For the past few years a lot of misinformation has been spread asserting that only “traditional” communities whose sisters wear the habit have been receiving new vocations, while religious communities whose sisters do not wear the habit are “dying out.” Typically this misinformation is accompanied by rather equally untrue and rather uncharitable claims regarding Catholic sisters and nuns who do not wear a habit.
Frankly, the ” who is growing v. who dying out” game says A LOT more about the people who spread such misinformation than it does about the sisters and nuns themselves. I can understand (though not condone) media attention that likes particular angles and over generalizes rather complex issues. More reprehensible, however, is the attitude of a handful of Catholics who relish in perpetuating this misinformation. It’s as if they want to see a smack down so much that they are willing to bypass fact and the Gospel to see that it happens.
The assessment has been conducted by Mary Johnson, SNDdeN, and Patricia Wittberg, SC, both of whom are noted sociology professors and women religious. Their “fact-based assessment” is a welcome light on a serious and complex issue in the church in the United States. The assessment is grounded in actual data from the Official Catholic Directory, the Statistical Yearbook of the Church, and a 2009 study of religious institutes in the U.S. by CARA and NRVC. It is interpreted by experts who actually know the landscape of religious life and the Catholic Church in the United States.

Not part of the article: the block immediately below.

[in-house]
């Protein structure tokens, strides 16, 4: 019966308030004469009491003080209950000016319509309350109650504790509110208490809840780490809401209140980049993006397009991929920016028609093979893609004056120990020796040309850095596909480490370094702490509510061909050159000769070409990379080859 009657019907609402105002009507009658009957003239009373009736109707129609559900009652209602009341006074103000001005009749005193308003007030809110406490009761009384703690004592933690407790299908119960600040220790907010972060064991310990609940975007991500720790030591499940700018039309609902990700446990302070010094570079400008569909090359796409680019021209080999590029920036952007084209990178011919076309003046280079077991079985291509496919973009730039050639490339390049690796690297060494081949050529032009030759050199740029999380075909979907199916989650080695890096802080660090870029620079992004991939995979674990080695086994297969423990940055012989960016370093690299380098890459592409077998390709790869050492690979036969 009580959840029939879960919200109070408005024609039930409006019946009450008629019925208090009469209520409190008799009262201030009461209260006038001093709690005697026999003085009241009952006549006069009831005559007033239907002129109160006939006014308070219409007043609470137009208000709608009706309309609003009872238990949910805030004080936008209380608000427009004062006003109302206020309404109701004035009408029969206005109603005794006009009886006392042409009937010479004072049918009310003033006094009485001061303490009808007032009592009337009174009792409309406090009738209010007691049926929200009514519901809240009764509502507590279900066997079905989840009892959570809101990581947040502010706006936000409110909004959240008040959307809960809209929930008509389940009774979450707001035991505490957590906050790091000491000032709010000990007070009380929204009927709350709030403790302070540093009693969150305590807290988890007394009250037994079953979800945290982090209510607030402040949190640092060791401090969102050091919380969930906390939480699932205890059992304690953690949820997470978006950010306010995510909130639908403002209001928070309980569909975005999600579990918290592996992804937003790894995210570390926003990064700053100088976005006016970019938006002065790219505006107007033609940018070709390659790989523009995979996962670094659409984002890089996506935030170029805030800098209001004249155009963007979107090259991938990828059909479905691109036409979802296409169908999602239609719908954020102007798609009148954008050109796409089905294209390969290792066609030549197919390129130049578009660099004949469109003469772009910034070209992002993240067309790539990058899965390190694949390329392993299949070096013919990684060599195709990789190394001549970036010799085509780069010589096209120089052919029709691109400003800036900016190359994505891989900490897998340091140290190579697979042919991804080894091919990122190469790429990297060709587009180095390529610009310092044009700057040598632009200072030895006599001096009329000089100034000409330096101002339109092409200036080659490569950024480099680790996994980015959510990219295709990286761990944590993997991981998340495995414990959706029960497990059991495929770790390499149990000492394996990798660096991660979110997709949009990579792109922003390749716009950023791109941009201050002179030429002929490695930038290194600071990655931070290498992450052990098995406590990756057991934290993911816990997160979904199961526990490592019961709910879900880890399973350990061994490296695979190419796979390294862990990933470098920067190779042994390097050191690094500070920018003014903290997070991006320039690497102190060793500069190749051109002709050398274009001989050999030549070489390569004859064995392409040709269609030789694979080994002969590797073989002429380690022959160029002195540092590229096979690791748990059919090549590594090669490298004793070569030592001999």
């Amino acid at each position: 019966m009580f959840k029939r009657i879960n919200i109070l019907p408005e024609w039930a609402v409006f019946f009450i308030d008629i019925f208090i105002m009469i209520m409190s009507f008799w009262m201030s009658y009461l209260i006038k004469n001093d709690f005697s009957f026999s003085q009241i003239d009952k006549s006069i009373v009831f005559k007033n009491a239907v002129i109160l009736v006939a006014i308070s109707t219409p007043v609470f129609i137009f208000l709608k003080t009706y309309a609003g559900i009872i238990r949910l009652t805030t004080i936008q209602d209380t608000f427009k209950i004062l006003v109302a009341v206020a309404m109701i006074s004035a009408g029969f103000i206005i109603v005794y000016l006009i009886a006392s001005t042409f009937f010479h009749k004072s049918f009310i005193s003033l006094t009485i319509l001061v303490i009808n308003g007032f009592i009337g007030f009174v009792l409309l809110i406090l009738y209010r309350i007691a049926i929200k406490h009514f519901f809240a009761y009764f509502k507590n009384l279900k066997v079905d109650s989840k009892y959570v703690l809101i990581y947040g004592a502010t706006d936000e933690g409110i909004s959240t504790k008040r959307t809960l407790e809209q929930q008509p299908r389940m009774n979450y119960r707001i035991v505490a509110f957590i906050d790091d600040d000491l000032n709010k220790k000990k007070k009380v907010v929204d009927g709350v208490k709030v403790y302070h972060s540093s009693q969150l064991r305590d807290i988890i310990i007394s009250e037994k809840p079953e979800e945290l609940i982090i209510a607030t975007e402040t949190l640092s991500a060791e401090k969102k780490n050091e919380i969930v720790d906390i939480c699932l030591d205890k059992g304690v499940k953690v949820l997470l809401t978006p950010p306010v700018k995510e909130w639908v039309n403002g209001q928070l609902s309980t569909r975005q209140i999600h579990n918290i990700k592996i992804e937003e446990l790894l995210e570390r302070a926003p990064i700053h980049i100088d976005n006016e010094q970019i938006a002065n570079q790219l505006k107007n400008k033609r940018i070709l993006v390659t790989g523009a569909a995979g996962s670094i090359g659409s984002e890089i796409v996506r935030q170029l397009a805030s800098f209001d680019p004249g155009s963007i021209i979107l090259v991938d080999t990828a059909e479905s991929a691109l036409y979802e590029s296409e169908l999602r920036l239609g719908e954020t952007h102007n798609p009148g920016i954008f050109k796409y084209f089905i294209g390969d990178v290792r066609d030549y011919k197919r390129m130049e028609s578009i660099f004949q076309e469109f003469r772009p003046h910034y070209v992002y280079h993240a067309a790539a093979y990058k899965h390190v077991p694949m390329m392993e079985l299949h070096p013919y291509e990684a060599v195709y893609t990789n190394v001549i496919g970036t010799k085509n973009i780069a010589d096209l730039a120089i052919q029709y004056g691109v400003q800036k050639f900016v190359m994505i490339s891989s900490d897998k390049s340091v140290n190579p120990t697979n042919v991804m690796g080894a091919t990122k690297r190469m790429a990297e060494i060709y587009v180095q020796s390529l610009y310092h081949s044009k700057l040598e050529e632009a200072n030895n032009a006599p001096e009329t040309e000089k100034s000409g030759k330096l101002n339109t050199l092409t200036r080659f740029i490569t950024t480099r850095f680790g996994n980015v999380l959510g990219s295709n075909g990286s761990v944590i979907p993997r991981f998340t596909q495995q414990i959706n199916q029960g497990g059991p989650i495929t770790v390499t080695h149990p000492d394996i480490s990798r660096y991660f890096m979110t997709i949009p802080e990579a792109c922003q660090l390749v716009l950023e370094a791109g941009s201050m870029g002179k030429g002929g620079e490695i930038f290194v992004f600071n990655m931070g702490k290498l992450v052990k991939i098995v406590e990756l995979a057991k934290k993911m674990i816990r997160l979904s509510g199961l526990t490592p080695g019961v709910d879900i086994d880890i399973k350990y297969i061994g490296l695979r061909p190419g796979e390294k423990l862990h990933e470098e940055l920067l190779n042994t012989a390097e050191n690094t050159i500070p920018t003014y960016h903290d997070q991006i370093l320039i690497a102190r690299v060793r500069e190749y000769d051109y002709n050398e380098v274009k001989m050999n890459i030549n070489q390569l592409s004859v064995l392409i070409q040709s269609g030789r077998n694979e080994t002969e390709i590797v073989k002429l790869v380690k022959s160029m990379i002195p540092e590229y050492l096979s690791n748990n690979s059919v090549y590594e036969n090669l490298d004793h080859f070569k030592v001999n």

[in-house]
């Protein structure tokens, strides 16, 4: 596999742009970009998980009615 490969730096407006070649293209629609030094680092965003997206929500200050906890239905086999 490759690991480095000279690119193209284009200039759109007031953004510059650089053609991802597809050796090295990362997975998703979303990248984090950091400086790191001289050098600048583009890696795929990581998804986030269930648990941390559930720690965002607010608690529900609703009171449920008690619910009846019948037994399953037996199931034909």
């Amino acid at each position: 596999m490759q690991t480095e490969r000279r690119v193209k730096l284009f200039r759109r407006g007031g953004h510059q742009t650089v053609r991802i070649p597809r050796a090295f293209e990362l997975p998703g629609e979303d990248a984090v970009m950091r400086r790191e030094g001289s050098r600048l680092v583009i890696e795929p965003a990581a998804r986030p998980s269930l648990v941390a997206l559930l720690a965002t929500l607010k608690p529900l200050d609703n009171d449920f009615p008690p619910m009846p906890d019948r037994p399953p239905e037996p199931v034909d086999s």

Interestingly, one thing that the assessment highlights is that “numbers” alone do not tell the whole story of the charism of and attraction to religious life. Johnson and Wittberg encourage readers to look at the whole “ecology of religious life” and the diversity of charisms that serve as a great gift to the church and the world. Sister Susan Rose, CSJP, notes this too on her blog Musings of a Discerning Woman:
“It affirms my experience that women are hearing the call and answering it. Not in huge numbers, but they are coming both to communities that belong to LCWR and communities that belong to the CMSWR. In other words, some women are attracted to a more “progressive” flavor of religious life. Others are attracted to a more “traditional” flavor.”
I encourage readers to “spread the word” about this assessment of U.S. religious life so that we might begin to unseat the misinformation and truly appreciate the gift of religious life and of God’s calling.